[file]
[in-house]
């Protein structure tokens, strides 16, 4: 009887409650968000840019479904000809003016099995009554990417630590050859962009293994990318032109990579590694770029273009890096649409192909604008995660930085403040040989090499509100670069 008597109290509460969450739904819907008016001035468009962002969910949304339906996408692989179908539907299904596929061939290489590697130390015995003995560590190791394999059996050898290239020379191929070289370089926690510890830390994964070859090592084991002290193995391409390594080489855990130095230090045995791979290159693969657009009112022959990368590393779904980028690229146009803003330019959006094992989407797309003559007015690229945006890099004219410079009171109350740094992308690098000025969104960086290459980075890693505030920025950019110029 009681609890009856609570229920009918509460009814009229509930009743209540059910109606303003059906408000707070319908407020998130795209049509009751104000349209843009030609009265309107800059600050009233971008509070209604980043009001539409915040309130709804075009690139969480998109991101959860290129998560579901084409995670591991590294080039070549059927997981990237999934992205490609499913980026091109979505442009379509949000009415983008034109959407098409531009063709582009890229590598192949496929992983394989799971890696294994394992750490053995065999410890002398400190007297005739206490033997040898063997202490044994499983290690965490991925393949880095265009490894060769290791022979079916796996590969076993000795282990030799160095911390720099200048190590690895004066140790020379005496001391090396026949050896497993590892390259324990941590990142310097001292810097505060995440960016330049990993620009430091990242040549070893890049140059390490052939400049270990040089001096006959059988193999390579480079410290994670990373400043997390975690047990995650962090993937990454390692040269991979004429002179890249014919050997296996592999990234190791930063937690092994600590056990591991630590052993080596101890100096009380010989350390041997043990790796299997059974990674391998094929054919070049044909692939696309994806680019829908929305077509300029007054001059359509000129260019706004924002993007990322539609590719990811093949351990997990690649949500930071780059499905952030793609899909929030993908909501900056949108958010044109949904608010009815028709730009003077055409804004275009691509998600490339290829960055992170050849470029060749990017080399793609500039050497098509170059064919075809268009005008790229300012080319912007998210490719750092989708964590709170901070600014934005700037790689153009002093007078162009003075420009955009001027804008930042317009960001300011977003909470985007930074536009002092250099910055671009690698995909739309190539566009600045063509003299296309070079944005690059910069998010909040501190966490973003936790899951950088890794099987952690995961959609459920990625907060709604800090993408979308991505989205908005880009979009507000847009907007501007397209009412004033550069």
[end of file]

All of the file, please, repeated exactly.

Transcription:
[in-house]
């Protein structure tokens, strides 16, 4: 009887409650968000840019479904000809003016099995009554990417630590050859962009293994990318032109990579590694770029273009890096649409192909604008995660930085403040040989090499509100670069 008597109290509460969450739904819907008016001035468009962002969910949304339906996408692989179908539907299904596929061939290489590697130390015995003995560590190791394999059996050898290239020379191929070289370089926690510890830390994964070859090592084991002290193995391409390594080489855990130095230090045995791979290159693969657009009112022959990368590393779904980028690229146009803003330019959006094992989407797309003559007015690229945006890099004219410079009171109350740094992308690098000025969104960086290459980075890693505030920025950019110029 009681609890009856609570229920009918509460009814009229509930009743209540059910109606303003059906408000707070319908407020998130795209049509009751104000349209843009030609009265309107800059600050009233971008509070209604980043009001539409915040309130709804075009690139969480998109991101959860290129998560579901084409995670591991590294080039070549059927997981990237999934992205490609499913980026091109979505442009379509949000009415983008034109959407098409531009063709582009890229590598192949496929992983394989799971890696294994394992750490053995065999410890002398400190007297005739206490033997040898063997202490044994499983290690965490991925393949880095265009490894060769290791022979079916796996590969076993000795282990030799160095911390720099200048190590690895004066140790020379005496001391090396026949050896497993590892390259324990941590990142310097001292810097505060995440960016330049990993620009430091990242040549070893890049140059390490052939400049270990040089001096006959059988193999390579480079410290994670990373400043997390975690047990995650962090993937990454390692040269991979004429002179890249014919050997296996592999990234190791930063937690092994600590056990591991630590052993080596101890100096009380010989350390041997043990790796299997059974990674391998094929054919070049044909692939696309994806680019829908929305077509300029007054001059359509000129260019706004924002993007990322539609590719990811093949351990997990690649949500930071780059499905952030793609899909929030993908909501900056949108958010044109949904608010009815028709730009003077055409804004275009691509998600490339290829960055992170050849470029060749990017080399793609500039050497098509170059064919075809268009005008790229300012080319912007998210490719750092989708964590709170901070600014934005700037790689153009002093007078162009003075420009955009001027804008930042317009960001300011977003909470985007930074536009002092250099910055671009690698995909739309190539566009600045063509003299296309070079944005690059910069998010909040501190966490973003936790899951950088890794099987952690995961959609459920990625907060709604800090993408979308991505989205908005880009979009507000847009907007501007397209009412004033550069």